Issues concerning climate change and environmental sustainability are increasingly coming to the fore in society, and this is having a profound effect on the museum sector.

The most high-profile public manifestation of this has been the Extinction Rebellion protests which have occupied the streets and public spaces around the UK in recent months. One of the most iconic images from these demonstrations was the mass ‘die in’ at the Natural History Museum, producing a series of striking images that featured in many media broadcasts. The downside was that these images framed the museum (and museums writ large) as passive entities in the climate crisis – the place where (in) action will be commemorated.

A more dynamic example of the role of cultural bodies in the climate debate was painted around the same time. On 6 April, Culture Declares Emergency was established by culture sector professionals encouraging their colleagues and organisations to acknowledge and act on climate issues. In the first wave of declarations 190 cultural organisations – from museums to arts centres to orchestras – signed on to the message. More museums have since declared, most notably the Tate.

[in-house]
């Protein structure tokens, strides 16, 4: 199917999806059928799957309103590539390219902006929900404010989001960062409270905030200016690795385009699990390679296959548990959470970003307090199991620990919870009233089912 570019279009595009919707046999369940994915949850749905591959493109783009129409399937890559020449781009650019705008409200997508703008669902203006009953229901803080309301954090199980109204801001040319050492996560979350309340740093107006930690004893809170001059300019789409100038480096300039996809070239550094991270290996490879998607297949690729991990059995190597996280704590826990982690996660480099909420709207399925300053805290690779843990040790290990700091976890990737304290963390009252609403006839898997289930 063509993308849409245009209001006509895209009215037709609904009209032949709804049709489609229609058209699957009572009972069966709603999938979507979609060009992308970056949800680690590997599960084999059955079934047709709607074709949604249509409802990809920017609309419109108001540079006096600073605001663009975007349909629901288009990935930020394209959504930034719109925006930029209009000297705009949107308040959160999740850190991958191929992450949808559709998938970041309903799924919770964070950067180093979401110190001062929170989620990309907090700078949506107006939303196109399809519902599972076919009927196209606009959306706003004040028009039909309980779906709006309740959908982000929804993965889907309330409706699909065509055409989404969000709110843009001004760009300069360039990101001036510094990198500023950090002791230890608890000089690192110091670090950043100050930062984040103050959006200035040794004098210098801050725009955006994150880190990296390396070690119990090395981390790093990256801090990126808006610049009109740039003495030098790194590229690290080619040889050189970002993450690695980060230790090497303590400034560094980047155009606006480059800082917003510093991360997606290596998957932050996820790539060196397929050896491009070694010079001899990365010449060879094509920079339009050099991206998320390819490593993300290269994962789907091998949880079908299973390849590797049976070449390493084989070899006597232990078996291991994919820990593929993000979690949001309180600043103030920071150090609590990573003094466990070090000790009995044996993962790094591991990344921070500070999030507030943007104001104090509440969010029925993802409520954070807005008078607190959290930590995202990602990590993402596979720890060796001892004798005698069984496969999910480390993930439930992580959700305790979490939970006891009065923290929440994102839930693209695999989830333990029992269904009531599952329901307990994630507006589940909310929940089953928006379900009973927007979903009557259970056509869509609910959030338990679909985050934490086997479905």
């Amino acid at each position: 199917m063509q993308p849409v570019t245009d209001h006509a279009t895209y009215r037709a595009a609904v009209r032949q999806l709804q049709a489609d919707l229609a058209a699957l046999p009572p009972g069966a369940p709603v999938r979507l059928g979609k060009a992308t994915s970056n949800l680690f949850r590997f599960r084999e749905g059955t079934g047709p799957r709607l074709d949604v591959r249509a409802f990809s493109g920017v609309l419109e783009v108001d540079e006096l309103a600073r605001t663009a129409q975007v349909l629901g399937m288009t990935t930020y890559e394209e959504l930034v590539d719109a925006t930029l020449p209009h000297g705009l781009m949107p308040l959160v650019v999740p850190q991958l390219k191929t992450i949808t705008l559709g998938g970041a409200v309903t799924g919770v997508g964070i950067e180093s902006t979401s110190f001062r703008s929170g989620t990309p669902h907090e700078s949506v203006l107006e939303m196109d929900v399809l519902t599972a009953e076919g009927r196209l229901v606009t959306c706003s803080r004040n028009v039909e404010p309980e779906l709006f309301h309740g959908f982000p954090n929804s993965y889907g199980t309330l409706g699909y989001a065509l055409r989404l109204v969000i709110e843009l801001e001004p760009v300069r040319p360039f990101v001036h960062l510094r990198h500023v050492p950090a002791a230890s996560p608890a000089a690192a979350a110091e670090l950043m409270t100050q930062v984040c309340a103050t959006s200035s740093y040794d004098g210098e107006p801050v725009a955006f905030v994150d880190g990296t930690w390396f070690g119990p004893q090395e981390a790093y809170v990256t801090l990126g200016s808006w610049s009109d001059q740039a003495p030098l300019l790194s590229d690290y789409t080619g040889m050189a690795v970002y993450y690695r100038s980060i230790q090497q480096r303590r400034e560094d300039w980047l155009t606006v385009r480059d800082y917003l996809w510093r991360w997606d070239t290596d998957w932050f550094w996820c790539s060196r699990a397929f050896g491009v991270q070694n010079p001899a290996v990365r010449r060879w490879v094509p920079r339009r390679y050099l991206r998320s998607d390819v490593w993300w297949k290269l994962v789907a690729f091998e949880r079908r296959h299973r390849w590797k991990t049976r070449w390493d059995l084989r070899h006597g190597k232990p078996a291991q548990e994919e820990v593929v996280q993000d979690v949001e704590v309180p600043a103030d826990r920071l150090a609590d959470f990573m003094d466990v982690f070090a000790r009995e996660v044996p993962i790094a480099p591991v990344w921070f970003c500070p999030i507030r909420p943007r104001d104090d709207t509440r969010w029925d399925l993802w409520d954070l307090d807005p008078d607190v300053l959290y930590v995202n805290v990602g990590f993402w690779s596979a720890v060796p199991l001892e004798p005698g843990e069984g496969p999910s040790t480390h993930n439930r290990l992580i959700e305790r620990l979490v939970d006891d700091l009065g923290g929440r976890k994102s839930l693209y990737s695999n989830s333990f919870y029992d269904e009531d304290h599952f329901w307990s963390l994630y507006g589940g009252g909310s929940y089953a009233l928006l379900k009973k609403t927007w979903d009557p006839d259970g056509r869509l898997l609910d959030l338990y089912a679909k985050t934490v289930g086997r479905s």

Museums, particularly the nationals, have been working to minimise their carbon footprint. These have been mainly concerned with facilities, with the British Museum, for example, moving to greener energy sources and environmentally conscious landscaping. However, the Tate’s Declaration – issued by Press Release on 17 July – moved the conversation about sustainability in a more holistic direction making fundamental, long-term changes that will apply to all aspects of their museum operations: “We will interrogate our systems, our values and our programmes, and look for ways to become more adaptive and responsible.” These include exhibition, staff travel and more sustainable options in the restaurant.